The Government should use a voucher system to fund vocational education instead of funding individual institutions, according to a new Labor-commissioned report.
In a bid to address the escalating skills shortage, the Skills Australia report contains 26 recommendations, the most significant of which is the call for an additional $310 million each year for skills reforms.
Another major recommendation would see students in low-level vocational courses up to Certificate III fully funded by the Government system “without restriction on the overall number of places available”.
Higher courses would be co-funded between the students and the Government, and restrictions on some of those courses would be allowed in order to align funding with employer demand and projections for certain industries.
The system will essentially allow more competition by enabling students to choose their own education providers, rather than have the Government deliver the funding directly to training institutions.
Heather Ridout, chief executive of Australian Industry Group, supports the notion of a voucher system, arguing the Government needs to provide more funding for training.
“The adoption of the recommended entitlement model, which provides fully subsidised training in literacy and numeracy and also in vocational skills up to Certificate III, will help to underpin our economy, provided it is complemented by enterprise-stream funding which links skills development with the needs of companies,” Ridout says.
Gavin Moodie, a tertiary education policy expert, also supports the idea, saying the introduction of a voucher-like system would ensure more competition.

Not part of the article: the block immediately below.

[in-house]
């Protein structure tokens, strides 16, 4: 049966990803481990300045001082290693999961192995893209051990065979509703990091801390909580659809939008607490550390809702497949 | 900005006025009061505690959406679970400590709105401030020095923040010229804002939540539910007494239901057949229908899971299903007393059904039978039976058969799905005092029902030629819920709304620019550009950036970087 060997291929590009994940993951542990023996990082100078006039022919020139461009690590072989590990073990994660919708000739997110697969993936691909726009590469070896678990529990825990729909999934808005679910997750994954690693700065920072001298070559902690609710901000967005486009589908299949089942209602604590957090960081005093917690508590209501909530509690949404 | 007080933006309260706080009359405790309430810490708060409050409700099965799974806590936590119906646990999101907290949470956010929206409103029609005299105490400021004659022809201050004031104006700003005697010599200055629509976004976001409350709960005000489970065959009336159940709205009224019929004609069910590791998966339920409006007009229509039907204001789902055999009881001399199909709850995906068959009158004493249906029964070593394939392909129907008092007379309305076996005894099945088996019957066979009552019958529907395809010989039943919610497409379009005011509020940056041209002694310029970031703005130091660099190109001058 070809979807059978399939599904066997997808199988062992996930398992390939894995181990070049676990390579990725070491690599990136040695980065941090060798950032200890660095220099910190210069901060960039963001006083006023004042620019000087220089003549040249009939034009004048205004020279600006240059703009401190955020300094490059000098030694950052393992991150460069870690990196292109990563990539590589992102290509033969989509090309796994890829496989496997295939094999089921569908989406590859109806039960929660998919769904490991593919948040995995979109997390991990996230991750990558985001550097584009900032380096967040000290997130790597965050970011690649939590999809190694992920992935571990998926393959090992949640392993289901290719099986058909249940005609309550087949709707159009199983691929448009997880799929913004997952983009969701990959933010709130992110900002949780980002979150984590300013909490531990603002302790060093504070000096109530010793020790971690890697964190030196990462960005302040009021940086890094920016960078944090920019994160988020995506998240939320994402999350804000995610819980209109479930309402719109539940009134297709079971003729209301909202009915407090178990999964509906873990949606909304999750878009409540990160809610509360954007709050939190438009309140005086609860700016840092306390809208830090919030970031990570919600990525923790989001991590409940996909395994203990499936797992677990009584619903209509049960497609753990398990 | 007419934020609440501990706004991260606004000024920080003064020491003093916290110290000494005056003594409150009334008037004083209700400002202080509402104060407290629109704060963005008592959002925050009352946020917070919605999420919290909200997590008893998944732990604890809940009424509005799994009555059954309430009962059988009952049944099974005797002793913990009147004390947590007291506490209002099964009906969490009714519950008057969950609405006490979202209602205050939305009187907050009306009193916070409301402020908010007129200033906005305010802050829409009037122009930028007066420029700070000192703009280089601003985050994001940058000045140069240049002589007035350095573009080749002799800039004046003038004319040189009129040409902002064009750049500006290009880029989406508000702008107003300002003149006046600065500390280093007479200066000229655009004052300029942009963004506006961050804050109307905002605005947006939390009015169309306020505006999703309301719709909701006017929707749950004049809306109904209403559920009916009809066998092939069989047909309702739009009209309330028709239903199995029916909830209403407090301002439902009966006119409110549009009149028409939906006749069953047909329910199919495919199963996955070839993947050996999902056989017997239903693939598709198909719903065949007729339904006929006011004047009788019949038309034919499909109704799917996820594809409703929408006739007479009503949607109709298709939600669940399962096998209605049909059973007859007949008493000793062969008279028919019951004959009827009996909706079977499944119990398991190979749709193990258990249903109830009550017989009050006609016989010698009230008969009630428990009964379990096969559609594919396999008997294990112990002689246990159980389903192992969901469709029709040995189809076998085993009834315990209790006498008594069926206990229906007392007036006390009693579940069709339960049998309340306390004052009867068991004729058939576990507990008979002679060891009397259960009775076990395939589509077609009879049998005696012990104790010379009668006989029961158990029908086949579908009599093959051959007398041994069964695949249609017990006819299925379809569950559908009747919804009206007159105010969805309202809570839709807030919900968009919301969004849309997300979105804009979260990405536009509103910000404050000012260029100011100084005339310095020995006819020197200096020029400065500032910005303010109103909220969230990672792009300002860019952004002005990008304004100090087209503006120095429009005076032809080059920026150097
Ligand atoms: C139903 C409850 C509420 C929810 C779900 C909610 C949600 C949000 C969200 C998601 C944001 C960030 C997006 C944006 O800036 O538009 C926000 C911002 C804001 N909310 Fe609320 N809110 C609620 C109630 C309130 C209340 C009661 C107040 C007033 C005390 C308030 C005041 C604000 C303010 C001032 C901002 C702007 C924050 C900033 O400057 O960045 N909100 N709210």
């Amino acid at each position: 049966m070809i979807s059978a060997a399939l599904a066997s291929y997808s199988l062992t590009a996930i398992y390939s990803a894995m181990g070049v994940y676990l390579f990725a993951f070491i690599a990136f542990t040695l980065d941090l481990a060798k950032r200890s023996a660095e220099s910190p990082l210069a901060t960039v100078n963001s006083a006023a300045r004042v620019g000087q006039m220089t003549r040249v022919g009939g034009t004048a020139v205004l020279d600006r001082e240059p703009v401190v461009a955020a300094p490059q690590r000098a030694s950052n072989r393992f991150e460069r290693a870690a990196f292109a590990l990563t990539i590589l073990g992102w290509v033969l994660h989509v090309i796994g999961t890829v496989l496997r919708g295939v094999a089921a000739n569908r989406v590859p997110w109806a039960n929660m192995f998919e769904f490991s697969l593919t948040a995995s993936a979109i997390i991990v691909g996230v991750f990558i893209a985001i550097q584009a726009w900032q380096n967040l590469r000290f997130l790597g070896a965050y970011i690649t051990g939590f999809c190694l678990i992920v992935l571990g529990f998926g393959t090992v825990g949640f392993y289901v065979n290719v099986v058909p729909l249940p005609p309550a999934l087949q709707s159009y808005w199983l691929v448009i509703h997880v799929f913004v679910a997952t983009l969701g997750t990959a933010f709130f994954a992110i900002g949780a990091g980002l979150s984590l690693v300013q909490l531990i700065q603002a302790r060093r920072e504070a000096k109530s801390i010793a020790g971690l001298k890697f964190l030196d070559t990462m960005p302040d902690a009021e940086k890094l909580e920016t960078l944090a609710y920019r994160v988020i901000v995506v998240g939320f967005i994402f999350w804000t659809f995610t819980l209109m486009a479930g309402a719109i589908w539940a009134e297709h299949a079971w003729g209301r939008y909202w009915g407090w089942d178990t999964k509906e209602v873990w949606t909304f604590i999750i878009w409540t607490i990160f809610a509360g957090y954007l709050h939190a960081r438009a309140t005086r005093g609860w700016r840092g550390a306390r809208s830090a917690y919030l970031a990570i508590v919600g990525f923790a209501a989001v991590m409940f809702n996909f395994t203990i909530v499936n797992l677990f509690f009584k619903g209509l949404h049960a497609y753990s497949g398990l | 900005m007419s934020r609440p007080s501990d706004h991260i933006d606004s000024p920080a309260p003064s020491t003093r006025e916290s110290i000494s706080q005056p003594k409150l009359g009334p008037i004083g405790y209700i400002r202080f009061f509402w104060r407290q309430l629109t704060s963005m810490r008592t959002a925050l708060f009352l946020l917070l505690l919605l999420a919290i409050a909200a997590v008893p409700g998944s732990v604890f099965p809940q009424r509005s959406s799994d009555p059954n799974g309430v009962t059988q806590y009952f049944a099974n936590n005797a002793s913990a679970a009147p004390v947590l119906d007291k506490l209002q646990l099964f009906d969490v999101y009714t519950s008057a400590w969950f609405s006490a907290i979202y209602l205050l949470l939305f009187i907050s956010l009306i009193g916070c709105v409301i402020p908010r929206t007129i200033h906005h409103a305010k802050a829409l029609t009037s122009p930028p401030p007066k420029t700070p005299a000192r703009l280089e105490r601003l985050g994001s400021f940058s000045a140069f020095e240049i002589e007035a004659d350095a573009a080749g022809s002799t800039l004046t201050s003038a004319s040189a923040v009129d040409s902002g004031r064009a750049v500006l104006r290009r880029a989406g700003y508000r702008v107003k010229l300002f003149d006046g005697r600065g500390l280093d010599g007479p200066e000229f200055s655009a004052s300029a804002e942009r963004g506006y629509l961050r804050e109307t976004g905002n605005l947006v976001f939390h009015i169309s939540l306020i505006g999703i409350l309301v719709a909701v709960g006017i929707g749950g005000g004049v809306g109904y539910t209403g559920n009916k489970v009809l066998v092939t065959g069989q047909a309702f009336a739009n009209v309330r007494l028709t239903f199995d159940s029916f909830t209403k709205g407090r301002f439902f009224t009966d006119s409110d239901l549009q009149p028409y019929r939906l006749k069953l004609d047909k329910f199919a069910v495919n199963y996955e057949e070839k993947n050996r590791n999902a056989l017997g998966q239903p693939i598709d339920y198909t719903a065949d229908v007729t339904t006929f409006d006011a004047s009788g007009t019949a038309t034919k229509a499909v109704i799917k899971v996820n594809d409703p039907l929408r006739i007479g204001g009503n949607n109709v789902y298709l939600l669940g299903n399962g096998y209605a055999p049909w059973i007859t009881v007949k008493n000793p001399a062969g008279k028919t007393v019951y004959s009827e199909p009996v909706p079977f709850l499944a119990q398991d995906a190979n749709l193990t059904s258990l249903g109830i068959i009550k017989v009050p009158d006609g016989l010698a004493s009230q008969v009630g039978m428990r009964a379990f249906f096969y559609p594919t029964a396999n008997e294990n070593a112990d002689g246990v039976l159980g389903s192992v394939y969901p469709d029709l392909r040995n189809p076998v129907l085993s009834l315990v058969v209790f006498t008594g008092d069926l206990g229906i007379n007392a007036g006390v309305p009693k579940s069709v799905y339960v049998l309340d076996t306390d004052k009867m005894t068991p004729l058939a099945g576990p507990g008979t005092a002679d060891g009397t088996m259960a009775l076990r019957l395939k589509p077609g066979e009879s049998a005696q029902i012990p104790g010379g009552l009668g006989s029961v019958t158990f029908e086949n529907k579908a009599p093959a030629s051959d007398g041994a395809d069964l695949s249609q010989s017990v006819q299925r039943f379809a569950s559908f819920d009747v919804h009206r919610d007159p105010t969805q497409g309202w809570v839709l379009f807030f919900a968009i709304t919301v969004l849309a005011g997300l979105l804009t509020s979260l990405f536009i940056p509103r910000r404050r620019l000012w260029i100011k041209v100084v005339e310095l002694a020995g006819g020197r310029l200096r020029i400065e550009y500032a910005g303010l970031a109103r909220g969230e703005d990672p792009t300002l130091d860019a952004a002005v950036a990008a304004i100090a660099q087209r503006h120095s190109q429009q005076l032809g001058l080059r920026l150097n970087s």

“The way the system operates now is not very responsive to student demand. It’s so-called industry-led, which means places are allotted to providers based on predictions of what the demand in certain industries will be,” he says.
“The problem is that these projections are never very accurate and, in any case, the distance between those projections and the implementation by providers needs quite a bit of change.”
Moodie says by tying funding to students and not institutions, the system will be able to move more freely and respond to the overall workforce rather than academic projects.
“Some employers fear that students will take courses that are easy or popular, and not the courses that are needed for the economy. But our limited experience so far is that students enrol in courses where there is strong employment demand.”
Other major recommendations in the report call for the establishment of an Enterprise Skills Investment Fund, which would provide more funding for workplace development.
Such a scheme would incorporate a number of different funding streams and include the apprenticeship support program. Financial assistance would be prioritised to achieve “workforce development outcomes”.
According to the report, the Government will take some of the recommendations and use them in next week’s budget.